Four years ago, Marc de Swaan Arons and Frank van den Driest who have been consultants for more than a decade and a half, felt that the traditional growth formulas were not working for most companies. So, they approached WPP, which went on to acquire their baby - Institute for Real Growth. With WPP on board, they created a platform that is not for profit, one that is independent, where they could take their study to CMOs who can be inspired by their peers, learn from the best practices and be provided with thought leadership. In a way it is a balancing act, which leads to growth in the eco-system.
Talking about their methodology, and how the ‘engagement’ part sets them apart, Marc de Swaan Arons, Founder, IRG says, “The findings of our first big study around global brand effectiveness was published in the book called The Global Brand CEO in 2010. The findings of the second and third study was published by the Harvard Business Review. The methodology we followed at IRG was similar to what we had been following for the studies, we looked at what over-performers in the market did differently from the under-performers. But rather than just giving people an article or a book and letting them figure it out, what we noticed is that the CMOs preferred to engage around the content clearly, to learn and interact with each other and that’s why we created the platform called Institute for Real Growth.”
Elaborating further on the process he says, “We take the growth leaders on a journey after they sign our major flagship programme called IRG 100. Our costs are paid by WPP- the major contributor and also by Google, Meta, Salesforce and a few other companies. In exchange for their funding, we give them seats in the programme to give to their clients. So WPP for example, has invited six or seven very senior marketing leaders from India over the last three years into our programmes. We typically don’t work on a one-company basis. We have this 26-week programme with the leaders where we connect them to experts, let them chat with their peers on the topic, etc. So, all these leaders connect every week. We are really ‘not for profit’, we don’t charge for consultancy nor do we sell anything indirectly. So, we are able to build an environment of transparency and trust.”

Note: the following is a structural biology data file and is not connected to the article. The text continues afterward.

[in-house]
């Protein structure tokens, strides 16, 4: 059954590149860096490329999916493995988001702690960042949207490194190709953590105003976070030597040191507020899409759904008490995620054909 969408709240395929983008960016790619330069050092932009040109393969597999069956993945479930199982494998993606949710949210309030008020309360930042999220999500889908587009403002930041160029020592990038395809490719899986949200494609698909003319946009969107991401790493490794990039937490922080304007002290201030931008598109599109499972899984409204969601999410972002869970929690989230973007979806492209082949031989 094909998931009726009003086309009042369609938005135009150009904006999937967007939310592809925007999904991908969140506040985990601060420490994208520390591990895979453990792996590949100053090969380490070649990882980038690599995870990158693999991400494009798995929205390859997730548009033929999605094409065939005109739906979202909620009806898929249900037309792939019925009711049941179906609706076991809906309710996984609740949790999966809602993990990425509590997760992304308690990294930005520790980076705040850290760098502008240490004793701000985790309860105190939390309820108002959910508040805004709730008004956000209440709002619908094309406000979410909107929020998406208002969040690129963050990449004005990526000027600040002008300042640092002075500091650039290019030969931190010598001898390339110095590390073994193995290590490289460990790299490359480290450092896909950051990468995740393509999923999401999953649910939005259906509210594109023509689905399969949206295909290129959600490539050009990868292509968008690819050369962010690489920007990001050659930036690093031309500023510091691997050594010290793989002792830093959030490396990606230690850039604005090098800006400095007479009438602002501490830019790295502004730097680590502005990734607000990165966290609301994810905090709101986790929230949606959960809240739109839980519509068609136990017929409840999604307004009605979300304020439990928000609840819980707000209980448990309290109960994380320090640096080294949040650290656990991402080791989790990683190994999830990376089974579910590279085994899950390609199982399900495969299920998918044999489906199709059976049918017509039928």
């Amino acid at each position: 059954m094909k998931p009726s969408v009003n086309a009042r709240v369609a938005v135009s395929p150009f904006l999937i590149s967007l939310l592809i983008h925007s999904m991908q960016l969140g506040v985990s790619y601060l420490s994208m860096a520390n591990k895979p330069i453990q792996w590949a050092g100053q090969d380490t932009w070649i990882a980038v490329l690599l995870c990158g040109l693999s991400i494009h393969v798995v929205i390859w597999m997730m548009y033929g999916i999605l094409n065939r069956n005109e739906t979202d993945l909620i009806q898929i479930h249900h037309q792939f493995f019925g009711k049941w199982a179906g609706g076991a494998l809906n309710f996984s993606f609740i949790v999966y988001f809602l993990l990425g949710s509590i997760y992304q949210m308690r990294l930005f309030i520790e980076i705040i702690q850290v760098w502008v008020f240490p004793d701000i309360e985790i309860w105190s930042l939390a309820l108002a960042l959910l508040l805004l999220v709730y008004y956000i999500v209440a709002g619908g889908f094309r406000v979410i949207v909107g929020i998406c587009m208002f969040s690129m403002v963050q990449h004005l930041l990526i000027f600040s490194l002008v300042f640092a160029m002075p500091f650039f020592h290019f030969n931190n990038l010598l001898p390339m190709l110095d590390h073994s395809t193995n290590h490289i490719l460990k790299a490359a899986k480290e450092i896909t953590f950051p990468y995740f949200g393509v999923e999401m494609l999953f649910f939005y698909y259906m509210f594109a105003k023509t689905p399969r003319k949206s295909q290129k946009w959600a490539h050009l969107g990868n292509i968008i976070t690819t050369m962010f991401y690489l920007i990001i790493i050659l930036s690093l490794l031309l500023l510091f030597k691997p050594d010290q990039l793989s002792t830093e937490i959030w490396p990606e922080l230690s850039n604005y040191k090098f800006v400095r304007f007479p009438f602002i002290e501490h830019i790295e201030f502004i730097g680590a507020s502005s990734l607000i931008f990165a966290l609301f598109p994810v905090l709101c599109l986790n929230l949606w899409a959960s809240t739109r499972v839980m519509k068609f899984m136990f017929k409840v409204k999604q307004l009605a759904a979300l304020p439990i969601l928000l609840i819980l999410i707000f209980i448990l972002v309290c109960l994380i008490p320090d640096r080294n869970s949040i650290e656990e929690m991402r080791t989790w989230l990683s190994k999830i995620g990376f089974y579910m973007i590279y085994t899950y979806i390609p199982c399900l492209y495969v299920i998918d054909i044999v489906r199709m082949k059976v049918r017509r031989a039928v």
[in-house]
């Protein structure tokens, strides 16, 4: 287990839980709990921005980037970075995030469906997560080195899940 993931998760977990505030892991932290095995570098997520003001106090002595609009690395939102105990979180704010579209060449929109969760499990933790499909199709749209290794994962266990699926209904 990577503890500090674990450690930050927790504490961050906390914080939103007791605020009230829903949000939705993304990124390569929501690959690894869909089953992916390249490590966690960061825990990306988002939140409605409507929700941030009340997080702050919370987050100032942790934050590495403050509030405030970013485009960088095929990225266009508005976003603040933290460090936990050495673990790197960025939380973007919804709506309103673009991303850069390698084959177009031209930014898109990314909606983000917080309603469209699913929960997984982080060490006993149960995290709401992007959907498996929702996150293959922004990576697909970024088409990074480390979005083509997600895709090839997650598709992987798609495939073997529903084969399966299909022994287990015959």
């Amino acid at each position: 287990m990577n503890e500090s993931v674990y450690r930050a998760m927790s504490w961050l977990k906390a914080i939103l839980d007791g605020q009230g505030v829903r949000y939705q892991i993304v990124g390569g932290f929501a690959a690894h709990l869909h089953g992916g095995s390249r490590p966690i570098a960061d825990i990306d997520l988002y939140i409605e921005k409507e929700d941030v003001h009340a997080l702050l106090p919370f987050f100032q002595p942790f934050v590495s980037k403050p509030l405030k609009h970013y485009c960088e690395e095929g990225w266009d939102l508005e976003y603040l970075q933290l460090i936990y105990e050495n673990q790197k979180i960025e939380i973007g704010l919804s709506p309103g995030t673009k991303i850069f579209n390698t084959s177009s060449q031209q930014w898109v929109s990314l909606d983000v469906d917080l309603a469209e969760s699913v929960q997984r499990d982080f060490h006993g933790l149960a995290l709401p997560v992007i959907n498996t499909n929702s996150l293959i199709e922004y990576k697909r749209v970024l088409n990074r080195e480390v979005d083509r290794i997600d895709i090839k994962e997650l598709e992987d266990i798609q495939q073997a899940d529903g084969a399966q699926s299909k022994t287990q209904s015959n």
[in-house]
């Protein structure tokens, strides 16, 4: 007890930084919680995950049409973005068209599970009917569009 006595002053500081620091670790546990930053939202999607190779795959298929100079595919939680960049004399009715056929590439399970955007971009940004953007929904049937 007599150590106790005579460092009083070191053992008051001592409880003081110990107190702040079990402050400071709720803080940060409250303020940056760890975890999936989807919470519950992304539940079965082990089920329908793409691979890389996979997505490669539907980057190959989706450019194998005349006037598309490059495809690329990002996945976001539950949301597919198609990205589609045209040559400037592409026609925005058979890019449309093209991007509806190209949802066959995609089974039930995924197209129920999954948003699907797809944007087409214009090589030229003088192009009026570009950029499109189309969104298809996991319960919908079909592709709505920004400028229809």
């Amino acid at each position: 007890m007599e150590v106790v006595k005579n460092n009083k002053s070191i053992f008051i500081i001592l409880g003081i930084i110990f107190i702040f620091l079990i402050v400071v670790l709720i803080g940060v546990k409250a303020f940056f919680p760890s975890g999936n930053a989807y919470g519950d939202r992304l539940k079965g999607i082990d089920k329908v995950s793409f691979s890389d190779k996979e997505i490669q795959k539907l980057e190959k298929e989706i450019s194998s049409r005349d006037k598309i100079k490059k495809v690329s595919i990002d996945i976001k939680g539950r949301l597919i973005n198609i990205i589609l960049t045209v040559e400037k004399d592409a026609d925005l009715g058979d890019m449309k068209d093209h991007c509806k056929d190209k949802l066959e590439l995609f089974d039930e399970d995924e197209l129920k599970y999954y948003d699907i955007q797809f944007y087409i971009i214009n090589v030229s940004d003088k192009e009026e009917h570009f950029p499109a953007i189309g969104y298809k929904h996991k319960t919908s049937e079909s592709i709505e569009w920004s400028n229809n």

The IRG focusses largely on ‘humanized growth,’ which is not very concentrated on boosting the bottom line or the profits for the next quarter but rather is an approach to growth that’s long-term and creating value for all the people involved. In an exceedingly competitive marketing environment, IRG maps out an inclusive and empathetic vision. Deep diving into that Frank van den Driest, Founder, IRG says, “Chief Finance Officers are the ones that drive marketers to deliver results in the very next quarter and the interesting thing is that the ones we have interacted with through our programme are also completely signed onto this vision of more humanized growth. We strongly believe that the CMOs or the marketing function should collaborate more closely with the finance community because together they can convince investors and shareholders that in reality we’re not running a short-term sprint, we’re running a long-term marathon.”
But as experts in the world of consultancy do they feel that things have changed massively for the industry in the past decade or so, especially with the onslaught of Covid-19? How are they helping leaders adapt to this change effectively? Marc explains, “There’s an Indian saying that businesses do good by doing good. We actually believe that the over-focus on short term profits is a relatively recent thing, while companies have been around for hundreds of years. These firms typically were started by leaders that wanted to make a difference to the community that they served, and if you did that well, you made money. You definitely didn’t create a company to make money. In the last 15-20 years society has been pushing back on companies to ask, why are you hurting the earth, and why you aren’t distributing the value equitably, and Covid accelerated that. In fact, during the pandemic the companies that did well, didn’t only think about profit, they thought about the larger good of their customers and employees. Those firms have seen better retention of employees too, which would have saved the company a lot of money on hiring and training new workforce, etc.”